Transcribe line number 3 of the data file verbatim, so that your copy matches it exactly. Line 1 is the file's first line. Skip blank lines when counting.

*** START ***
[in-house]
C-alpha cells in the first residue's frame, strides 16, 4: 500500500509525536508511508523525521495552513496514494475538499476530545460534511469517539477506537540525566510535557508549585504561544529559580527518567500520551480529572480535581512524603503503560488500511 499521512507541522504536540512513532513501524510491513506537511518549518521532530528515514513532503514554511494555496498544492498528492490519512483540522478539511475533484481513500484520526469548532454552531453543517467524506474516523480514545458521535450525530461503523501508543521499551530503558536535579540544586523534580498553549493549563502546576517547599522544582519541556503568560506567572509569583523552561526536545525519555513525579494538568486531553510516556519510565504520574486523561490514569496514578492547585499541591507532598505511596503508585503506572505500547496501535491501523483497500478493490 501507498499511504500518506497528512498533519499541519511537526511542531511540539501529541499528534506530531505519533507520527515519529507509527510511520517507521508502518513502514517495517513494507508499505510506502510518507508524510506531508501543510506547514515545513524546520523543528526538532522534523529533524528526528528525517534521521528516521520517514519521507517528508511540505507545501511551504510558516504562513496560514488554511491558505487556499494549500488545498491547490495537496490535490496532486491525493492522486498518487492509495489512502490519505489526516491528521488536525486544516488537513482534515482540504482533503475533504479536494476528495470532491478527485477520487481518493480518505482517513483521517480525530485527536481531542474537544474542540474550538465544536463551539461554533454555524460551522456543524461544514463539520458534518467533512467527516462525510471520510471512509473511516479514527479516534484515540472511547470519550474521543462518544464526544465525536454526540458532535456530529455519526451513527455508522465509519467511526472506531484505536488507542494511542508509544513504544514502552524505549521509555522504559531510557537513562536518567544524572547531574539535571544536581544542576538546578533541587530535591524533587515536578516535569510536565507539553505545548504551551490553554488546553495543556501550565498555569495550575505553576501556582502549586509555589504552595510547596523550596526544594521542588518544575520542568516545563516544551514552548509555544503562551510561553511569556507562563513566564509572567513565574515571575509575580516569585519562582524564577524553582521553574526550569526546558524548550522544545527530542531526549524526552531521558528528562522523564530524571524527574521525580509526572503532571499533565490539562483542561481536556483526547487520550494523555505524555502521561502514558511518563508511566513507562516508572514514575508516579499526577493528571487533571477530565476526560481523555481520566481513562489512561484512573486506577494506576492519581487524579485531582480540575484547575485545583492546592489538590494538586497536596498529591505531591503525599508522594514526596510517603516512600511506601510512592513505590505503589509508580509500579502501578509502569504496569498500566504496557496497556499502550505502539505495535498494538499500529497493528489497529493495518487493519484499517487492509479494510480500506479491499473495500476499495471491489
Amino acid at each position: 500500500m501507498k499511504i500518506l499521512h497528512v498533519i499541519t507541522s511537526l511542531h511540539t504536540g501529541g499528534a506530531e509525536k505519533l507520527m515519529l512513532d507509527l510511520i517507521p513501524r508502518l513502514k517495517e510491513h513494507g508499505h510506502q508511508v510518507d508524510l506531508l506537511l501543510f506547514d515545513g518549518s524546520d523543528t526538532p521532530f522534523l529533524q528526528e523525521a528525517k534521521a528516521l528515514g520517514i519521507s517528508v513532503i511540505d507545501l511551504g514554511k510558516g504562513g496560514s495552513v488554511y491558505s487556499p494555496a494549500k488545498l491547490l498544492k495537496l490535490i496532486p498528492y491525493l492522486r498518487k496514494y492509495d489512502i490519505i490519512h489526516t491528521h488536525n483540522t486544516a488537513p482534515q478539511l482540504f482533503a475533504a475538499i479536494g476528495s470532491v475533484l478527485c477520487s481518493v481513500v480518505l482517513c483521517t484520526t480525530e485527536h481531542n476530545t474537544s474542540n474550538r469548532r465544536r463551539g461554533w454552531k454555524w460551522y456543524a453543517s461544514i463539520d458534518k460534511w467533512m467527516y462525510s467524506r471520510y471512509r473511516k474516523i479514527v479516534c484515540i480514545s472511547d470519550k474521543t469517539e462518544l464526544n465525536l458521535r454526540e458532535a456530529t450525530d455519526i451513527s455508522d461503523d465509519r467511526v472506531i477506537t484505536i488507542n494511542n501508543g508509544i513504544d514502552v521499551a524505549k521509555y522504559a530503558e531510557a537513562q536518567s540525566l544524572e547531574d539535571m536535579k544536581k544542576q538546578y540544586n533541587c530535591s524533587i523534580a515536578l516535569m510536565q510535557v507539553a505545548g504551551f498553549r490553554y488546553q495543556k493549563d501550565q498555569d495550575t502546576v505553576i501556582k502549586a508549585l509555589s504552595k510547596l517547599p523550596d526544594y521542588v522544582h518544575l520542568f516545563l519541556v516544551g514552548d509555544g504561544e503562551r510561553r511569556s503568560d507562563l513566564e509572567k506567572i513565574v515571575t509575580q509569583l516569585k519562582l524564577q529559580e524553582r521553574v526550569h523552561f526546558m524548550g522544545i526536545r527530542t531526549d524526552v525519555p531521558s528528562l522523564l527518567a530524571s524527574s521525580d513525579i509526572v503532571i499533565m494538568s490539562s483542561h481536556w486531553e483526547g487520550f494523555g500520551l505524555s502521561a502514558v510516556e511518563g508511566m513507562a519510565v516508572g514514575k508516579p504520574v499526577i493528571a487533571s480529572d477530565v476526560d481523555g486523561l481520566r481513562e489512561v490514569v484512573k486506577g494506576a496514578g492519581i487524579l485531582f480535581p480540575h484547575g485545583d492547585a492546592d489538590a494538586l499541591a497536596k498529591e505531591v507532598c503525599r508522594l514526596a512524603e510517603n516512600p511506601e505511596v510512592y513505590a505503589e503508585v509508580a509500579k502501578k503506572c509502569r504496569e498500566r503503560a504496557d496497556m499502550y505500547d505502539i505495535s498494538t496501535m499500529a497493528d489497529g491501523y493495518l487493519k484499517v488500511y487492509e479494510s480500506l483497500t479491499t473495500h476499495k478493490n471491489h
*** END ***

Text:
Amino acid at each position: 500500500m501507498k499511504i500518506l499521512h497528512v498533519i499541519t507541522s511537526l511542531h511540539t504536540g501529541g499528534a506530531e509525536k505519533l507520527m515519529l512513532d507509527l510511520i517507521p513501524r508502518l513502514k517495517e510491513h513494507g508499505h510506502q508511508v510518507d508524510l506531508l506537511l501543510f506547514d515545513g518549518s524546520d523543528t526538532p521532530f522534523l529533524q528526528e523525521a528525517k534521521a528516521l528515514g520517514i519521507s517528508v513532503i511540505d507545501l511551504g514554511k510558516g504562513g496560514s495552513v488554511y491558505s487556499p494555496a494549500k488545498l491547490l498544492k495537496l490535490i496532486p498528492y491525493l492522486r498518487k496514494y492509495d489512502i490519505i490519512h489526516t491528521h488536525n483540522t486544516a488537513p482534515q478539511l482540504f482533503a475533504a475538499i479536494g476528495s470532491v475533484l478527485c477520487s481518493v481513500v480518505l482517513c483521517t484520526t480525530e485527536h481531542n476530545t474537544s474542540n474550538r469548532r465544536r463551539g461554533w454552531k454555524w460551522y456543524a453543517s461544514i463539520d458534518k460534511w467533512m467527516y462525510s467524506r471520510y471512509r473511516k474516523i479514527v479516534c484515540i480514545s472511547d470519550k474521543t469517539e462518544l464526544n465525536l458521535r454526540e458532535a456530529t450525530d455519526i451513527s455508522d461503523d465509519r467511526v472506531i477506537t484505536i488507542n494511542n501508543g508509544i513504544d514502552v521499551a524505549k521509555y522504559a530503558e531510557a537513562q536518567s540525566l544524572e547531574d539535571m536535579k544536581k544542576q538546578y540544586n533541587c530535591s524533587i523534580a515536578l516535569m510536565q510535557v507539553a505545548g504551551f498553549r490553554y488546553q495543556k493549563d501550565q498555569d495550575t502546576v505553576i501556582k502549586a508549585l509555589s504552595k510547596l517547599p523550596d526544594y521542588v522544582h518544575l520542568f516545563l519541556v516544551g514552548d509555544g504561544e503562551r510561553r511569556s503568560d507562563l513566564e509572567k506567572i513565574v515571575t509575580q509569583l516569585k519562582l524564577q529559580e524553582r521553574v526550569h523552561f526546558m524548550g522544545i526536545r527530542t531526549d524526552v525519555p531521558s528528562l522523564l527518567a530524571s524527574s521525580d513525579i509526572v503532571i499533565m494538568s490539562s483542561h481536556w486531553e483526547g487520550f494523555g500520551l505524555s502521561a502514558v510516556e511518563g508511566m513507562a519510565v516508572g514514575k508516579p504520574v499526577i493528571a487533571s480529572d477530565v476526560d481523555g486523561l481520566r481513562e489512561v490514569v484512573k486506577g494506576a496514578g492519581i487524579l485531582f480535581p480540575h484547575g485545583d492547585a492546592d489538590a494538586l499541591a497536596k498529591e505531591v507532598c503525599r508522594l514526596a512524603e510517603n516512600p511506601e505511596v510512592y513505590a505503589e503508585v509508580a509500579k502501578k503506572c509502569r504496569e498500566r503503560a504496557d496497556m499502550y505500547d505502539i505495535s498494538t496501535m499500529a497493528d489497529g491501523y493495518l487493519k484499517v488500511y487492509e479494510s480500506l483497500t479491499t473495500h476499495k478493490n471491489h